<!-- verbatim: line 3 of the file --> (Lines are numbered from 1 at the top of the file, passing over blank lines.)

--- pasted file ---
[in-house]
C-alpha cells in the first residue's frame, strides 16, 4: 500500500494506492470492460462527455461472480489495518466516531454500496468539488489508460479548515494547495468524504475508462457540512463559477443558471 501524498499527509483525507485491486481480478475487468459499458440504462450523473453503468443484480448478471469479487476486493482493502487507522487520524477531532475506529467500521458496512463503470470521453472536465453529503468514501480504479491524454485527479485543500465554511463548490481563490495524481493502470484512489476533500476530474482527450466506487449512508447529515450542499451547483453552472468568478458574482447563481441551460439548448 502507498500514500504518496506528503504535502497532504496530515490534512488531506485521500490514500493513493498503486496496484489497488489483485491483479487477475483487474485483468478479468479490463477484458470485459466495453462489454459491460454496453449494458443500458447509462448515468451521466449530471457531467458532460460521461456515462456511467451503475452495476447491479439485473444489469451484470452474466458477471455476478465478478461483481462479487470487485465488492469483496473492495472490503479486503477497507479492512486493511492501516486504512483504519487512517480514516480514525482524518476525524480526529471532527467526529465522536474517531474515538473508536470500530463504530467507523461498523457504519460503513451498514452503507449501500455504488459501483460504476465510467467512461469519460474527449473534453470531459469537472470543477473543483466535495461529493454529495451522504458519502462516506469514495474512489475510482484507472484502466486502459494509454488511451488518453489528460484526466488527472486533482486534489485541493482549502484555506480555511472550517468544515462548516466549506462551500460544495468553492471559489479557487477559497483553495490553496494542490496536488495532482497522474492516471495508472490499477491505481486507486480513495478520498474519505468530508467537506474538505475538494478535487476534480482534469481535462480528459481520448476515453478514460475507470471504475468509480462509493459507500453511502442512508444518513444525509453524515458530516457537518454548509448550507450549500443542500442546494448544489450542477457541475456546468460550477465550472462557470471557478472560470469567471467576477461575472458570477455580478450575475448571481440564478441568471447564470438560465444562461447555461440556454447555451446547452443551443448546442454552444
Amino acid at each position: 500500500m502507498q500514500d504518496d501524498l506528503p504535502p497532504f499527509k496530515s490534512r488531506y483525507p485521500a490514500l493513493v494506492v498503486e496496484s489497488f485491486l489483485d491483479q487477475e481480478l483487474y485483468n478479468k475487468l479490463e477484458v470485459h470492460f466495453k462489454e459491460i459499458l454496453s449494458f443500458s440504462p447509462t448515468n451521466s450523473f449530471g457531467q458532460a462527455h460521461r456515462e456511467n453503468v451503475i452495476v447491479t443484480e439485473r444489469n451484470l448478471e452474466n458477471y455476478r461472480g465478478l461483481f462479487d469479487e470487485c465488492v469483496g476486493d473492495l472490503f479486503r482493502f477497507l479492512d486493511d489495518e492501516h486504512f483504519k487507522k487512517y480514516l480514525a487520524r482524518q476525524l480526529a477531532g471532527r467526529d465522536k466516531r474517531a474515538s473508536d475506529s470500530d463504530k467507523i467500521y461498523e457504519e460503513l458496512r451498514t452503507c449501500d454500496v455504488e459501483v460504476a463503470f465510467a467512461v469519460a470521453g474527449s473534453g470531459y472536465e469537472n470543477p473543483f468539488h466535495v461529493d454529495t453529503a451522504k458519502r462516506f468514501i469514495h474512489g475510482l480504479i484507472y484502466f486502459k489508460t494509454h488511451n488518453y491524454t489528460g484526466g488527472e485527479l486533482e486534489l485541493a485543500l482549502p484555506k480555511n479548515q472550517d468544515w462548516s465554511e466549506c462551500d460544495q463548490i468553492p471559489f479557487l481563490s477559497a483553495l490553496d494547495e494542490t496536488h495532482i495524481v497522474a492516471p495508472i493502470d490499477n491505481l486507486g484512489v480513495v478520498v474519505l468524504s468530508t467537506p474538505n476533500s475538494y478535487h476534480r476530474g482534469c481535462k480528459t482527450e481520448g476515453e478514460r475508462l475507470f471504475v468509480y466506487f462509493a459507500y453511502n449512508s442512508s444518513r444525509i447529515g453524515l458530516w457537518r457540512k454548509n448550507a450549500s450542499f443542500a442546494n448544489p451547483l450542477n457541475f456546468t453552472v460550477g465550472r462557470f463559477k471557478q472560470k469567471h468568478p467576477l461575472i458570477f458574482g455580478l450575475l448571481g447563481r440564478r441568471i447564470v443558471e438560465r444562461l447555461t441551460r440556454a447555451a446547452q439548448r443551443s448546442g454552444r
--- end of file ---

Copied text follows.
Amino acid at each position: 500500500m502507498q500514500d504518496d501524498l506528503p504535502p497532504f499527509k496530515s490534512r488531506y483525507p485521500a490514500l493513493v494506492v498503486e496496484s489497488f485491486l489483485d491483479q487477475e481480478l483487474y485483468n478479468k475487468l479490463e477484458v470485459h470492460f466495453k462489454e459491460i459499458l454496453s449494458f443500458s440504462p447509462t448515468n451521466s450523473f449530471g457531467q458532460a462527455h460521461r456515462e456511467n453503468v451503475i452495476v447491479t443484480e439485473r444489469n451484470l448478471e452474466n458477471y455476478r461472480g465478478l461483481f462479487d469479487e470487485c465488492v469483496g476486493d473492495l472490503f479486503r482493502f477497507l479492512d486493511d489495518e492501516h486504512f483504519k487507522k487512517y480514516l480514525a487520524r482524518q476525524l480526529a477531532g471532527r467526529d465522536k466516531r474517531a474515538s473508536d475506529s470500530d463504530k467507523i467500521y461498523e457504519e460503513l458496512r451498514t452503507c449501500d454500496v455504488e459501483v460504476a463503470f465510467a467512461v469519460a470521453g474527449s473534453g470531459y472536465e469537472n470543477p473543483f468539488h466535495v461529493d454529495t453529503a451522504k458519502r462516506f468514501i469514495h474512489g475510482l480504479i484507472y484502466f486502459k489508460t494509454h488511451n488518453y491524454t489528460g484526466g488527472e485527479l486533482e486534489l485541493a485543500l482549502p484555506k480555511n479548515q472550517d468544515w462548516s465554511e466549506c462551500d460544495q463548490i468553492p471559489f479557487l481563490s477559497a483553495l490553496d494547495e494542490t496536488h495532482i495524481v497522474a492516471p495508472i493502470d490499477n491505481l486507486g484512489v480513495v478520498v474519505l468524504s468530508t467537506p474538505n476533500s475538494y478535487h476534480r476530474g482534469c481535462k480528459t482527450e481520448g476515453e478514460r475508462l475507470f471504475v468509480y466506487f462509493a459507500y453511502n449512508s442512508s444518513r444525509i447529515g453524515l458530516w457537518r457540512k454548509n448550507a450549500s450542499f443542500a442546494n448544489p451547483l450542477n457541475f456546468t453552472v460550477g465550472r462557470f463559477k471557478q472560470k469567471h468568478p467576477l461575472i458570477f458574482g455580478l450575475l448571481g447563481r440564478r441568471i447564470v443558471e438560465r444562461l447555461t441551460r440556454a447555451a446547452q439548448r443551443s448546442g454552444r